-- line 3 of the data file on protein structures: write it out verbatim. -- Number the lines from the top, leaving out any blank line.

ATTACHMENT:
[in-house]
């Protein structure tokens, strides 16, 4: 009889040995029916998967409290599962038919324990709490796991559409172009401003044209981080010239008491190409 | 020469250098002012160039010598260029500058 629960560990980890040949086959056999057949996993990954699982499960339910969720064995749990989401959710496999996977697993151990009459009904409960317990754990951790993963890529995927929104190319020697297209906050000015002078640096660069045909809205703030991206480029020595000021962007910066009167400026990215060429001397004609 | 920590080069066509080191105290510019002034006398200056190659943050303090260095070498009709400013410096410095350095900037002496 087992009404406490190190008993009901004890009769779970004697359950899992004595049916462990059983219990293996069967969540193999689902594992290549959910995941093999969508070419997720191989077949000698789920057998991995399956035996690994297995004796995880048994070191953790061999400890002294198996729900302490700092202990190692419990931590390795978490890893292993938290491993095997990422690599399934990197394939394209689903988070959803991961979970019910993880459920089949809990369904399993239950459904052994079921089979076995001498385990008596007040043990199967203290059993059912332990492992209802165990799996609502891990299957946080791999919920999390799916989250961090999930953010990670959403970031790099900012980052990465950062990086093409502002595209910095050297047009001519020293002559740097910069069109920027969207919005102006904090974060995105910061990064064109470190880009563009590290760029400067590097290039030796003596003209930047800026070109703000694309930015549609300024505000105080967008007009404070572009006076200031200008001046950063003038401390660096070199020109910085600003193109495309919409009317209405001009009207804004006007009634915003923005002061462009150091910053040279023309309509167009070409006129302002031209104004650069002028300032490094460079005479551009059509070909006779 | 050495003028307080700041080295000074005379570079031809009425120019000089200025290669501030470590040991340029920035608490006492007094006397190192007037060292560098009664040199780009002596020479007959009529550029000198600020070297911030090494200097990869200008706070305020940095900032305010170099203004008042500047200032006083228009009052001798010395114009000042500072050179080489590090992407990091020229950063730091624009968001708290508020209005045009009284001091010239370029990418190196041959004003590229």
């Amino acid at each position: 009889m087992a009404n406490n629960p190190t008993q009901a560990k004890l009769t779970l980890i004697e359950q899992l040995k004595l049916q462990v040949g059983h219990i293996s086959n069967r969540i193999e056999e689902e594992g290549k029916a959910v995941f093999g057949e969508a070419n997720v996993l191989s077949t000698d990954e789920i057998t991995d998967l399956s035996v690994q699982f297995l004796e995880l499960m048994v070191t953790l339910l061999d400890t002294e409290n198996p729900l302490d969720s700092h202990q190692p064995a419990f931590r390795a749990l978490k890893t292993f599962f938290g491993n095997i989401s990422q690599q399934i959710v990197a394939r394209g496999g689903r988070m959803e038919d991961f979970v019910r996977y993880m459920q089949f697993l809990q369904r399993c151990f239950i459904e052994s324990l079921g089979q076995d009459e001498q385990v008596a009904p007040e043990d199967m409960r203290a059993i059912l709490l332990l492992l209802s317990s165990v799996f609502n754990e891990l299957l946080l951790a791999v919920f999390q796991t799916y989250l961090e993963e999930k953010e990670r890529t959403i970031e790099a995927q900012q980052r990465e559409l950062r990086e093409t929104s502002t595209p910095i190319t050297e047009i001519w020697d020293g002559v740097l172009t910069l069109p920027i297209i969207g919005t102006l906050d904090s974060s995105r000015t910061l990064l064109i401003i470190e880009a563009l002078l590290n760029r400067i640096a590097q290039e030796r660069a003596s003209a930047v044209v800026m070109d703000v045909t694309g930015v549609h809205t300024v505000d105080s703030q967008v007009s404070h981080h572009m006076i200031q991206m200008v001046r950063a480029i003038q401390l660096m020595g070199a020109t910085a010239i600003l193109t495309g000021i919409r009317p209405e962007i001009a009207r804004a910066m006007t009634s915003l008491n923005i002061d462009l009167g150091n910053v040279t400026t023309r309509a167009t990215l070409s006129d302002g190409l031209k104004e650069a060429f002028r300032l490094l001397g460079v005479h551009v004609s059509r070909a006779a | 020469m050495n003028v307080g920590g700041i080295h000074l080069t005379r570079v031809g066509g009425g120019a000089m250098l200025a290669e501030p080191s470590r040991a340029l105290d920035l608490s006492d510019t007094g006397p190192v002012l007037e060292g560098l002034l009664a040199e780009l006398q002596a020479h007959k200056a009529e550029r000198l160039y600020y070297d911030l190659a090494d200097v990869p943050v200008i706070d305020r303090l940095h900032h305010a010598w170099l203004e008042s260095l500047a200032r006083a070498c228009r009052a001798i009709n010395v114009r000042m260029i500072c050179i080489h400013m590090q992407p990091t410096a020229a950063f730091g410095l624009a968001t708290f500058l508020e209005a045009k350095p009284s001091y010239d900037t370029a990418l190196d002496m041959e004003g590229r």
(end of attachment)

């Amino acid at each position: 009889m087992a009404n406490n629960p190190t008993q009901a560990k004890l009769t779970l980890i004697e359950q899992l040995k004595l049916q462990v040949g059983h219990i293996s086959n069967r969540i193999e056999e689902e594992g290549k029916a959910v995941f093999g057949e969508a070419n997720v996993l191989s077949t000698d990954e789920i057998t991995d998967l399956s035996v690994q699982f297995l004796e995880l499960m048994v070191t953790l339910l061999d400890t002294e409290n198996p729900l302490d969720s700092h202990q190692p064995a419990f931590r390795a749990l978490k890893t292993f599962f938290g491993n095997i989401s990422q690599q399934i959710v990197a394939r394209g496999g689903r988070m959803e038919d991961f979970v019910r996977y993880m459920q089949f697993l809990q369904r399993c151990f239950i459904e052994s324990l079921g089979q076995d009459e001498q385990v008596a009904p007040e043990d199967m409960r203290a059993i059912l709490l332990l492992l209802s317990s165990v799996f609502n754990e891990l299957l946080l951790a791999v919920f999390q796991t799916y989250l961090e993963e999930k953010e990670r890529t959403i970031e790099a995927q900012q980052r990465e559409l950062r990086e093409t929104s502002t595209p910095i190319t050297e047009i001519w020697d020293g002559v740097l172009t910069l069109p920027i297209i969207g919005t102006l906050d904090s974060s995105r000015t910061l990064l064109i401003i470190e880009a563009l002078l590290n760029r400067i640096a590097q290039e030796r660069a003596s003209a930047v044209v800026m070109d703000v045909t694309g930015v549609h809205t300024v505000d105080s703030q967008v007009s404070h981080h572009m006076i200031q991206m200008v001046r950063a480029i003038q401390l660096m020595g070199a020109t910085a010239i600003l193109t495309g000021i919409r009317p209405e962007i001009a009207r804004a910066m006007t009634s915003l008491n923005i002061d462009l009167g150091n910053v040279t400026t023309r309509a167009t990215l070409s006129d302002g190409l031209k104004e650069a060429f002028r300032l490094l001397g460079v005479h551009v004609s059509r070909a006779a | 020469m050495n003028v307080g920590g700041i080295h000074l080069t005379r570079v031809g066509g009425g120019a000089m250098l200025a290669e501030p080191s470590r040991a340029l105290d920035l608490s006492d510019t007094g006397p190192v002012l007037e060292g560098l002034l009664a040199e780009l006398q002596a020479h007959k200056a009529e550029r000198l160039y600020y070297d911030l190659a090494d200097v990869p943050v200008i706070d305020r303090l940095h900032h305010a010598w170099l203004e008042s260095l500047a200032r006083a070498c228009r009052a001798i009709n010395v114009r000042m260029i500072c050179i080489h400013m590090q992407p990091t410096a020229a950063f730091g410095l624009a968001t708290f500058l508020e209005a045009k350095p009284s001091y010239d900037t370029a990418l190196d002496m041959e004003g590229r």